I have to give those who made The Commuter props for trying to create an interesting mystery/suspense film which clearly offers a tip of the hat to the works of Alfred Hitchcock.
If you’re unfamiliar with the movie, here’s the trailer:
Liam Neeson is effectively the entire show here, playing ex-cop and now -but not for long- Insurance salesman Michael MacCauley. He has a loving wife and son and, day after day, commutes by train from his home to the “big city” for work.
As the movie begins, he goes through his day’s office routine while alert, and not so alert, viewers begin to see clues as to where the story is going. This, sadly, is one of the movie’s big problems and I’ll get into that in a moment.
MacCauley is called to his boss’ office and is told that he’s being laid off. MacCauley is understandably disturbed. He has mortgages and is only a few years away from retiring/getting a severance and *poof* that’s all out the window.
He then goes to a bar to meet a cop friend of his (Patrick Wilson) and there also meets the Chief of the police and more hints as to the plot are laid out.
From there, he heads back home via the train and it is there that he eventually meets Joanna (Vera Famiga, rounding out with Mr. Wilson the two leads from The Conjuring movies… though they share no screen time together here).
Joanna offers MacCauley an intriguing proposal: There’s $25,000 hidden in a bathroom within the train. He can take it and for that money and, for another $75,000 given to him afterwards, he is to identify someone on this train going to its final destination.
After making the offer, Joanna departs from the train and, curious, MacCauley checks the specified bathroom and, sure enough, finds the money. Obviously, its a welcome relief considering he just lost his job, but soon enough he realizes there is a sinister reason for all this.
I wanted to really, really like The Commuter, and as I said before it was clear the makers of the film put a great deal of effort in this Hitchockian pastiche.
However, and as I already mentioned, the film unfortunately hits you over the head with things you can see a mile coming. When the camera early on lingers on a news report of someone’s suicide, you know that this is going to mean something later in the film. When MacCauley shows off his wedding ring to his wife and she reciprocates in the movie’s opening minutes, that too comes back in force later on.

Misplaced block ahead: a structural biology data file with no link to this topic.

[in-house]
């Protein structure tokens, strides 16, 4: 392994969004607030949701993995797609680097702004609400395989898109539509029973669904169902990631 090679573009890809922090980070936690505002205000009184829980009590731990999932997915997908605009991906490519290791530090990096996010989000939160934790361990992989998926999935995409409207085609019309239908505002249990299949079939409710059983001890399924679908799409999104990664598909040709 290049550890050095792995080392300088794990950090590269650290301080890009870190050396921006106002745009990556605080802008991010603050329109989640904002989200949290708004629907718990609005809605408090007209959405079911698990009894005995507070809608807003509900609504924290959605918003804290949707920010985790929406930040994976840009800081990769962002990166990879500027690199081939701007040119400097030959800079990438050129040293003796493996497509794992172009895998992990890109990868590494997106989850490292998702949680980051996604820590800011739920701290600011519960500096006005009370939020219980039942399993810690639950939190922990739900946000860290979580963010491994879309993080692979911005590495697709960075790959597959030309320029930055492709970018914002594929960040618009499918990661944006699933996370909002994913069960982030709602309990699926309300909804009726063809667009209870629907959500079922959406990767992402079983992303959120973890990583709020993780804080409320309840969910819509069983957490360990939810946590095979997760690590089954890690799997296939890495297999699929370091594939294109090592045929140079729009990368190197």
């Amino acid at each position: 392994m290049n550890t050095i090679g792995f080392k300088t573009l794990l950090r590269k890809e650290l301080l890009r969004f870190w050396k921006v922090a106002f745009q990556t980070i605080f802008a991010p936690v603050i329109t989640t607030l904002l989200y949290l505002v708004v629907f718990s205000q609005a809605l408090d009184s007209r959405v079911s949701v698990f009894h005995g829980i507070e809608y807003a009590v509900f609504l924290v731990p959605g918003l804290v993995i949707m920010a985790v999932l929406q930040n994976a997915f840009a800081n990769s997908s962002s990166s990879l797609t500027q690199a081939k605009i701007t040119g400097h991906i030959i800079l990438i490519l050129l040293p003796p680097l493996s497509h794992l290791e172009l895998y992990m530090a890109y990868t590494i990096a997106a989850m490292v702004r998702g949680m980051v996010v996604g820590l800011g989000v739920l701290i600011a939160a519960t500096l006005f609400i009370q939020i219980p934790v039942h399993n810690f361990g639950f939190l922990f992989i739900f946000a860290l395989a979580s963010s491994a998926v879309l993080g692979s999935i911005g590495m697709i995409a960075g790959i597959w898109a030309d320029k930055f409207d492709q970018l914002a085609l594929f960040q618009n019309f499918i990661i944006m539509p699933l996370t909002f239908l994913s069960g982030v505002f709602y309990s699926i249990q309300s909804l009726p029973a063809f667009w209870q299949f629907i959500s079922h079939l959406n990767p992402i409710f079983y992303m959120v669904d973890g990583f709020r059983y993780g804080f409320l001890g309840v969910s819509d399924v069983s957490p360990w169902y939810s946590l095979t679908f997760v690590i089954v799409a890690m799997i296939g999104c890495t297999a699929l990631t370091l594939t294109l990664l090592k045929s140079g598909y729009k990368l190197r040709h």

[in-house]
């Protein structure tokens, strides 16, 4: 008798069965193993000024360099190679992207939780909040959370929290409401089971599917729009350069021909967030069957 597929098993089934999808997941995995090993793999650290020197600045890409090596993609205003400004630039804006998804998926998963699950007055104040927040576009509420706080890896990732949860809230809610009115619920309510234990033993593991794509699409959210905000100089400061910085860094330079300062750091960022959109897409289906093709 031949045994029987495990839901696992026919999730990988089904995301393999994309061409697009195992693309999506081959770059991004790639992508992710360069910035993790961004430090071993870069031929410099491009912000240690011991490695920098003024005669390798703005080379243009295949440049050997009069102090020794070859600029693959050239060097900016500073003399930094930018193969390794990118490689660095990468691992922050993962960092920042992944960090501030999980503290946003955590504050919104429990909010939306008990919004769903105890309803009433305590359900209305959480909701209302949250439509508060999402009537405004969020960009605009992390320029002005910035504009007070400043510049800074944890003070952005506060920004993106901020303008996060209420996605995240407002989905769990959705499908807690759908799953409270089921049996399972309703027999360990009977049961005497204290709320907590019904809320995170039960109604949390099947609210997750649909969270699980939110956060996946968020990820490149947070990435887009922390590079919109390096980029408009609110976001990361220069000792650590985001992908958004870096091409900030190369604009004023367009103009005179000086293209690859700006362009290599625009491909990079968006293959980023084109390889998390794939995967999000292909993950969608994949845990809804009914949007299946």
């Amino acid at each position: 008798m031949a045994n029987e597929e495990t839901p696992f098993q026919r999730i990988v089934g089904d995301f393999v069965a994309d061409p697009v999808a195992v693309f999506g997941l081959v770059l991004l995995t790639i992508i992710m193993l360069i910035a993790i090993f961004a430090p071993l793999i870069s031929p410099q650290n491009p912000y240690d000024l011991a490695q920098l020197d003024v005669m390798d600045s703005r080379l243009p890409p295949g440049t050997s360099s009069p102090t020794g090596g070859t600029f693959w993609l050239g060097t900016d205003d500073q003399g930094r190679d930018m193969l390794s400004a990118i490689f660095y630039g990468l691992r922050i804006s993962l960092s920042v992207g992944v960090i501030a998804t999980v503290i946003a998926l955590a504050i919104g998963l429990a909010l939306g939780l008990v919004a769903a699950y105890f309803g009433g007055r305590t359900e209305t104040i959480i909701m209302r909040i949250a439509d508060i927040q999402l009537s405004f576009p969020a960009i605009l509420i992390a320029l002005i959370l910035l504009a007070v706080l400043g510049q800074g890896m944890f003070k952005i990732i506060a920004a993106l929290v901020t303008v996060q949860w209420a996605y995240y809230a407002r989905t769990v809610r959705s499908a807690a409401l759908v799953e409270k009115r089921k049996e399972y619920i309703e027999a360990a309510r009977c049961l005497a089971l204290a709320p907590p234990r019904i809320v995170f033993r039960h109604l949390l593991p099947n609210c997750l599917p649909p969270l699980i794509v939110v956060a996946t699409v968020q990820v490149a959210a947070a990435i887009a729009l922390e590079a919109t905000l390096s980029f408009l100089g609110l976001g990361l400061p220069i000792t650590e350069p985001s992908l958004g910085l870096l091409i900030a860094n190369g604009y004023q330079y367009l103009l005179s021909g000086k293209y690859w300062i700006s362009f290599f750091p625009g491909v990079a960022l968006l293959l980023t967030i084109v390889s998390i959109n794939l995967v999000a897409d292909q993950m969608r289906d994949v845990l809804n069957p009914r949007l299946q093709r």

The movie’s villain(s) are also pretty easy to discern and whatever “shock” you’re supposed to have later on in the film regarding their allegiances are simply not all that shocking.
But the worst thing about the film, something my wife noted perhaps halfway through the movie, was that if these villains are so good and so connected and “high up” and all seeing as to what MacCauley does while in the train (including, for example, while quite hidden writes a “call the police” note in a newspaper), then how come they don’t know who the person is they’re hunting?
Given their efficiency and all, that becomes something that’s just too hard to swallow. And don’t get me started on this question: Why is this person everyone is hunting traveling alone if s/he is so damn important?
With all that said, the film isn’t a total bust.
If you are able to turn your brain off and enjoy it for what it is and not ask too many questions or scratch too hard under its obvious surface, the film is a decent suspense flick with some decent action.
Still, for me its hard to outright recommend The Commuter and that’s a crying shame. Despite good acting and a clear attempt to create a modern Hitchock suspense drama, this film really needed a little more work on its script and a lot more work on how to more subtly deliver the story.